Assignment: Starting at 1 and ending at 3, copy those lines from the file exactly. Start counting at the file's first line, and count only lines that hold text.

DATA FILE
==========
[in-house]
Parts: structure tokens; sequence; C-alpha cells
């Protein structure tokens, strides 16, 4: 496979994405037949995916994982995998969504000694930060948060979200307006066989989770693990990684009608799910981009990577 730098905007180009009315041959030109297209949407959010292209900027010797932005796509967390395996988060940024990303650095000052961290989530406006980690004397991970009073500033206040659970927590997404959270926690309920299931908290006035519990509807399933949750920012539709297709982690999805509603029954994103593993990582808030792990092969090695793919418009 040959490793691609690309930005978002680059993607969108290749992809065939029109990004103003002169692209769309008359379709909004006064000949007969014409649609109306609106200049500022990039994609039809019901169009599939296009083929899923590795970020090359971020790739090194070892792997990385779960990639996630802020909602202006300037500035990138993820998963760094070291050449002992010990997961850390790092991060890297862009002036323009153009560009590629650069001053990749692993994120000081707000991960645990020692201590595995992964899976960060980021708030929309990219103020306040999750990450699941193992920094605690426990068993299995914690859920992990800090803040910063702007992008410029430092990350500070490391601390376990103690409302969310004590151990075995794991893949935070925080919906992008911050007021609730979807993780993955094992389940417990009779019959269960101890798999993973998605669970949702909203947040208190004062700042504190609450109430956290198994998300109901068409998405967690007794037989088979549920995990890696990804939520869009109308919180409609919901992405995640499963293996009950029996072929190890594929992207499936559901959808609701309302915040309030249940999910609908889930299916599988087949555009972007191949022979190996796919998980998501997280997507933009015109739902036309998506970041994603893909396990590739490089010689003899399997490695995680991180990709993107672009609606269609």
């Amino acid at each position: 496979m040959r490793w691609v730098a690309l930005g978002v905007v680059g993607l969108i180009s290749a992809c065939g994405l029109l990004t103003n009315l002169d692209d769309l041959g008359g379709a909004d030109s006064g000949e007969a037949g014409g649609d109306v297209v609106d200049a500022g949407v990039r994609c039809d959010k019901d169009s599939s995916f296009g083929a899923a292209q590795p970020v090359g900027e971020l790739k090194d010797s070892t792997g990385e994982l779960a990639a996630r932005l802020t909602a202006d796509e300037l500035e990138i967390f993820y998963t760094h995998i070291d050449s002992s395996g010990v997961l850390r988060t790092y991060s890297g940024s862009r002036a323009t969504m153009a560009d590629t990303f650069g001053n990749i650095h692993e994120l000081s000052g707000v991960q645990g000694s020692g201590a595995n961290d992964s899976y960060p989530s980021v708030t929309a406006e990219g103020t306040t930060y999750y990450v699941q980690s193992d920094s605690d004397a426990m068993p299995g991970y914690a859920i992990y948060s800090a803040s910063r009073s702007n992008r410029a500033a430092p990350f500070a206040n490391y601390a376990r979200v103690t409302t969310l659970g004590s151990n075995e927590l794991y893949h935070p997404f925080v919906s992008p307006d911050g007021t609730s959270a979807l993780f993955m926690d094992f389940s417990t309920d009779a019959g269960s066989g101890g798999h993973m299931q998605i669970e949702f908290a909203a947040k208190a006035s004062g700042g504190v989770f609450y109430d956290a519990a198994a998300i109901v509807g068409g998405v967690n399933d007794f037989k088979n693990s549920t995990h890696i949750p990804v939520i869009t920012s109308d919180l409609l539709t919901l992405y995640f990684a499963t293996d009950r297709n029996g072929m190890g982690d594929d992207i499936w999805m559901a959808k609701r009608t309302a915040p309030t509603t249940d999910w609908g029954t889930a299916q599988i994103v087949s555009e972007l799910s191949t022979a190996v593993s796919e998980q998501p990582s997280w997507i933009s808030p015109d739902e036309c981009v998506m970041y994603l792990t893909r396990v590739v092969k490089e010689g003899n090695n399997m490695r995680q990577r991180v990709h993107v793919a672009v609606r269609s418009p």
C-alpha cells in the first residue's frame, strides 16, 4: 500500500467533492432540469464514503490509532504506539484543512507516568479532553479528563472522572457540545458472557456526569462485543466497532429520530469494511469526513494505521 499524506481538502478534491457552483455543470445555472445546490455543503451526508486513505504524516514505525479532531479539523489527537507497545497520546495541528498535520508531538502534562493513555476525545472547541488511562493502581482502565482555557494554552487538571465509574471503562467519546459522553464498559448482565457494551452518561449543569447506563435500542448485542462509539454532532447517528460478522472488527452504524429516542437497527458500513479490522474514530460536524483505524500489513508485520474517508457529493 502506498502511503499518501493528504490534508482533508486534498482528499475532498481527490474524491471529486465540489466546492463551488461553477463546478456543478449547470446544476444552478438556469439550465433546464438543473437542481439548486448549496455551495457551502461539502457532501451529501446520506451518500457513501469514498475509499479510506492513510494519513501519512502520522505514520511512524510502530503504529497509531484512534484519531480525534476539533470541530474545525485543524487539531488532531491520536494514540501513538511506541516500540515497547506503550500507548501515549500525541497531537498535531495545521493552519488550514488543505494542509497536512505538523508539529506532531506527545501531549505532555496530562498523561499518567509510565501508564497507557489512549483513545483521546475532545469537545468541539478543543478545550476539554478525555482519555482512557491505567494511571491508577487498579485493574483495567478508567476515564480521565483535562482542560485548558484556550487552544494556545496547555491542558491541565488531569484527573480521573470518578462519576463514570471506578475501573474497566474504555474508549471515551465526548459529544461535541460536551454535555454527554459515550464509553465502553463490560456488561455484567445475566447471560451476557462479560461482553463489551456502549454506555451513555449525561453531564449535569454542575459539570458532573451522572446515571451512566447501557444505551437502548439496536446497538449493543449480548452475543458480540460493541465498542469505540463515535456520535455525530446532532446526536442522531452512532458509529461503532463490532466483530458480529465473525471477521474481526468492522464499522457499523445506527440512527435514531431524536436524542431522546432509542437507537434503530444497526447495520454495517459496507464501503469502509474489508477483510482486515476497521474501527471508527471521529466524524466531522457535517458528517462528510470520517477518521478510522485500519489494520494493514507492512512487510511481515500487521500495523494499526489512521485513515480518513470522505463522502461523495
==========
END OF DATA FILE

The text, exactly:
[in-house]
Parts: structure tokens; sequence; C-alpha cells
């Protein structure tokens, strides 16, 4: 496979994405037949995916994982995998969504000694930060948060979200307006066989989770693990990684009608799910981009990577 730098905007180009009315041959030109297209949407959010292209900027010797932005796509967390395996988060940024990303650095000052961290989530406006980690004397991970009073500033206040659970927590997404959270926690309920299931908290006035519990509807399933949750920012539709297709982690999805509603029954994103593993990582808030792990092969090695793919418009 040959490793691609690309930005978002680059993607969108290749992809065939029109990004103003002169692209769309008359379709909004006064000949007969014409649609109306609106200049500022990039994609039809019901169009599939296009083929899923590795970020090359971020790739090194070892792997990385779960990639996630802020909602202006300037500035990138993820998963760094070291050449002992010990997961850390790092991060890297862009002036323009153009560009590629650069001053990749692993994120000081707000991960645990020692201590595995992964899976960060980021708030929309990219103020306040999750990450699941193992920094605690426990068993299995914690859920992990800090803040910063702007992008410029430092990350500070490391601390376990103690409302969310004590151990075995794991893949935070925080919906992008911050007021609730979807993780993955094992389940417990009779019959269960101890798999993973998605669970949702909203947040208190004062700042504190609450109430956290198994998300109901068409998405967690007794037989088979549920995990890696990804939520869009109308919180409609919901992405995640499963293996009950029996072929190890594929992207499936559901959808609701309302915040309030249940999910609908889930299916599988087949555009972007191949022979190996796919998980998501997280997507933009015109739902036309998506970041994603893909396990590739490089010689003899399997490695995680991180990709993107672009609606269609």